While running can be a low-cost way to help maintain or lose weight, it's never been the reason why I set out on a run. Instead, I run for the way it makes me feel. Sometimes, nothing helps clear the mind or put a little jolt in my day like a long leisurely run or superfast interval session. And yet — I wouldn't call myself someone who loves running. I'm not the first one out in the park in the morning, and the ratio of times I dread a run vs. excitedly lace up my shoes for one is teetering somewhere on the edge of the 50-50 range. And training for a race? So much (too much?) running. Let's just say that I've taken many a postrace hiatus from my favorite workout in favor of having a social/lazy life again.
Even so, I still count myself as a runner, and one who is better for it. Even after more than a handful of 10Ks, half marathons, and marathons under my belt, I'm always on the look out for the next one to sign up for. Here's why I always go back to running, even when I think it's the worst .
Free therapy: I'll admit to never being without my running playlist or workout buddy on long training runs, but when it's time for race day, I follow ultramarathoner Dean Karnazes's advice: I leave my headphones at home . Powering through a race just accompanied by your thoughts and the cheers of spectators is pretty cheap therapy. Hours on the road forces you to work through everything that pops in your head, from negative thoughts to self-esteem boosts to mundane to-do lists you have to tackle once you're home. Running without a soundtrack is a favorite way for Dean to write his books (he just uses the recorder on his phone to jot down ideas), and is also the preferred method  from running legend Joan Benoit Samuelson. So the next time you're out for a run, leave the music off for a bit and see where your mind takes you.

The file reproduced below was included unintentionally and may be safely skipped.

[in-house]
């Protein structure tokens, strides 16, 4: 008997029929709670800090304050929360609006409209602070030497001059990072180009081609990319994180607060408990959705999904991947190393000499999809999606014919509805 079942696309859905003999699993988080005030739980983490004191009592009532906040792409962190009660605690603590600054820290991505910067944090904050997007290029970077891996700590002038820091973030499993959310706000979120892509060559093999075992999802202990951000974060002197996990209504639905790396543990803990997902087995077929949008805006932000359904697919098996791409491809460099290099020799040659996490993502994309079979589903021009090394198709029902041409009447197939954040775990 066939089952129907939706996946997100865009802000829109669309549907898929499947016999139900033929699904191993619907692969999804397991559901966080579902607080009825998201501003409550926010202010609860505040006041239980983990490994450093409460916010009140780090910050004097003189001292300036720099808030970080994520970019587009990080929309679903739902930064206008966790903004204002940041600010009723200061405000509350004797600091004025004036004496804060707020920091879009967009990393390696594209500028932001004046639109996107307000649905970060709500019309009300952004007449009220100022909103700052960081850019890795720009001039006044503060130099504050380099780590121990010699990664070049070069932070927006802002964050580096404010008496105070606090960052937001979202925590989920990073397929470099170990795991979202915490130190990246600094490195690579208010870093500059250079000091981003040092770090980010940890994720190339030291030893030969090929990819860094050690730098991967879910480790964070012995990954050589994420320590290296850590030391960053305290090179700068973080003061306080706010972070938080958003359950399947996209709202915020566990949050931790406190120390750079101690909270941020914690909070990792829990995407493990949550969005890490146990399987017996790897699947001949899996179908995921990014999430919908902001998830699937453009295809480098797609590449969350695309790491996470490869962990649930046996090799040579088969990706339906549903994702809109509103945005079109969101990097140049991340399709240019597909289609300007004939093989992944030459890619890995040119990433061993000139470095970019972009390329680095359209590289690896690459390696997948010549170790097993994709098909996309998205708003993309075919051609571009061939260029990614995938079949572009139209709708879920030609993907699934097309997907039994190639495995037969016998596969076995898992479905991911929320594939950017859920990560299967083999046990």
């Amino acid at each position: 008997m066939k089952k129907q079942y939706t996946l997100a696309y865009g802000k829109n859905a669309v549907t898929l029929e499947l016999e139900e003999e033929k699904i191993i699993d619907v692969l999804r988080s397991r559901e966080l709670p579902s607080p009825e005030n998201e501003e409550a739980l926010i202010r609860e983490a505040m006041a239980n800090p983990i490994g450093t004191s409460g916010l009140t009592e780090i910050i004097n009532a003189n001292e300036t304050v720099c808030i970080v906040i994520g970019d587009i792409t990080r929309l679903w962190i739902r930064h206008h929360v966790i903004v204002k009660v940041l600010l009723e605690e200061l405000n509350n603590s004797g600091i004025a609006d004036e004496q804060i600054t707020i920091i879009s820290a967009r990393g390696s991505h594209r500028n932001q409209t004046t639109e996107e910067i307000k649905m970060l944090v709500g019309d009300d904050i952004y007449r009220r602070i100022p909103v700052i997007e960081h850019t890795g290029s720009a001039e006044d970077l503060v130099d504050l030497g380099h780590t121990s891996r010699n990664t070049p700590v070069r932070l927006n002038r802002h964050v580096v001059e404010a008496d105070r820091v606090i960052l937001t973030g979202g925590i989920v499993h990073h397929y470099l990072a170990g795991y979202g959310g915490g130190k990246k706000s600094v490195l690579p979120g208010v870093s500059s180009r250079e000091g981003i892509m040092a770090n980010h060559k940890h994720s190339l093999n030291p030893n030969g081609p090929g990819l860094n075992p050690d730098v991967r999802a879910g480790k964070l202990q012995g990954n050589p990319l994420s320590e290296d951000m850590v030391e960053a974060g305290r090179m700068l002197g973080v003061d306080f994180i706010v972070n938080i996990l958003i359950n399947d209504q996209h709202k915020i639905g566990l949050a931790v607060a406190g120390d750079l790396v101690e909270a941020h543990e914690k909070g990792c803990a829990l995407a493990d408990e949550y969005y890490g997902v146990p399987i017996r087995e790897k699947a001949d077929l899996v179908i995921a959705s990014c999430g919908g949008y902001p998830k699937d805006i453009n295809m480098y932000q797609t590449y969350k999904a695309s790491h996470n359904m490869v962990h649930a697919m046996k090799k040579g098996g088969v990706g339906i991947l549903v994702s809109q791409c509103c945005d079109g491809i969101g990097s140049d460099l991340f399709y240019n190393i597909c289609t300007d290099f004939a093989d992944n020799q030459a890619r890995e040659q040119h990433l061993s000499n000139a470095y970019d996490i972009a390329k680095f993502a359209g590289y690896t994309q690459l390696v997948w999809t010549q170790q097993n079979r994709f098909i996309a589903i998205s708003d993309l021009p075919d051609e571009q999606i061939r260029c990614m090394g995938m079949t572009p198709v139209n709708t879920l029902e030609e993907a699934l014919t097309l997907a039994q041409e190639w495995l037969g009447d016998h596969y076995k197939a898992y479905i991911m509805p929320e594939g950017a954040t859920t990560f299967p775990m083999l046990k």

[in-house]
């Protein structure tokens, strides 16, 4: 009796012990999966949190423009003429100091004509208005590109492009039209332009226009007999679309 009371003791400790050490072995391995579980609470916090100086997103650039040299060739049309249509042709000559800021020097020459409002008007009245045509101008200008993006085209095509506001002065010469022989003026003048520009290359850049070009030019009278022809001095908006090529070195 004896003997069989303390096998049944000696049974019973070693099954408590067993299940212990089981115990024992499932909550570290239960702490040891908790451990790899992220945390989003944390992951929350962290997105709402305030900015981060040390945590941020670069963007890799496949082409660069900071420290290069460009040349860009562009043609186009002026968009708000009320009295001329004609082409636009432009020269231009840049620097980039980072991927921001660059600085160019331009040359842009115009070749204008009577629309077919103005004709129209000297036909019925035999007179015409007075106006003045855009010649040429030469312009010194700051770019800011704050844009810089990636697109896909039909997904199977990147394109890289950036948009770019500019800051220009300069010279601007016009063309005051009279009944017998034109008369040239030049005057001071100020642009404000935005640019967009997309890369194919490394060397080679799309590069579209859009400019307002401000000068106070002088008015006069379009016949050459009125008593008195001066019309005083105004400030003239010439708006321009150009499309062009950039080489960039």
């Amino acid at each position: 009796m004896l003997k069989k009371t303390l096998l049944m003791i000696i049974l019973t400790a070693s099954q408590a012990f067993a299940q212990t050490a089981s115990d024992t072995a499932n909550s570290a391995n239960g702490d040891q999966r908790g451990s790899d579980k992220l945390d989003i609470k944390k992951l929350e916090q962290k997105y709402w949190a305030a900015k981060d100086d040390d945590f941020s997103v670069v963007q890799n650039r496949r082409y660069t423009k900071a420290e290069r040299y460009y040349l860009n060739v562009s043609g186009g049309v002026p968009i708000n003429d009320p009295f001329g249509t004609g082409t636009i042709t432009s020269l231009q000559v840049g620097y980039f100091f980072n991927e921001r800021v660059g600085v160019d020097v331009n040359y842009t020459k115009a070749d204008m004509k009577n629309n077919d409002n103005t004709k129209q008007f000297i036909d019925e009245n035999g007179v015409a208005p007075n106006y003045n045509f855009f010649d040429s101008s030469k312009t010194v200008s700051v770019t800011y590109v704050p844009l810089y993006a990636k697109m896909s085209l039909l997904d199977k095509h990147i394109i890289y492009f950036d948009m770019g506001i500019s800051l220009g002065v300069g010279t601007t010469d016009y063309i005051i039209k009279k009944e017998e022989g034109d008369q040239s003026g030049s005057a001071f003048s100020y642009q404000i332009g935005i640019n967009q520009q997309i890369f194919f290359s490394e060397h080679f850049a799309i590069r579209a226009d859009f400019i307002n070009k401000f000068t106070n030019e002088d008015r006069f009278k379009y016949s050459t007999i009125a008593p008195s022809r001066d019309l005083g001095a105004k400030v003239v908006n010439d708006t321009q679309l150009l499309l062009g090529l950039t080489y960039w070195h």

Energy boost: Sure, no one's ever regretted a workout , but when you're not in the mood, the lazier option seems like the best idea. There've been countless times when I've felt lethargic, sleep-deprived, or sick — and forgotten it all by the time I've returned for a run. It's true that actually taking the steps to get ready for a run when you're under the weather is the hard part, and while I've probably skipped dozens of runs I should've taken, the ones I do force myself to go on have always made me feel so much better and ready to tackle the rest of my day.
Guilt-free fun: Ever spend an entire weekend going from couch to dinner to drinks, and you'll know how much better it feels to add something active to your day. I love Saturday morning runs because they help me start my weekend off right: there's nothing like fresh air, a little cardio, and knowing you worked your body to help you enjoy the rest of your weekend, no matter how indulgent, without feeling like a slovenly mess.
Progress you can feel: Even if you don't sign up for races and memorize each finish time, a regular running routine can be a great ego boost. Sticking to your hobby can help running a mile go from seemingly impossible to a breeze in just a few weeks. For me, it's exhilarating to be able to feel myself become fitter the longer I run. If you're ready to commit to running yourself, check out our eight-week plan to go from walking to running .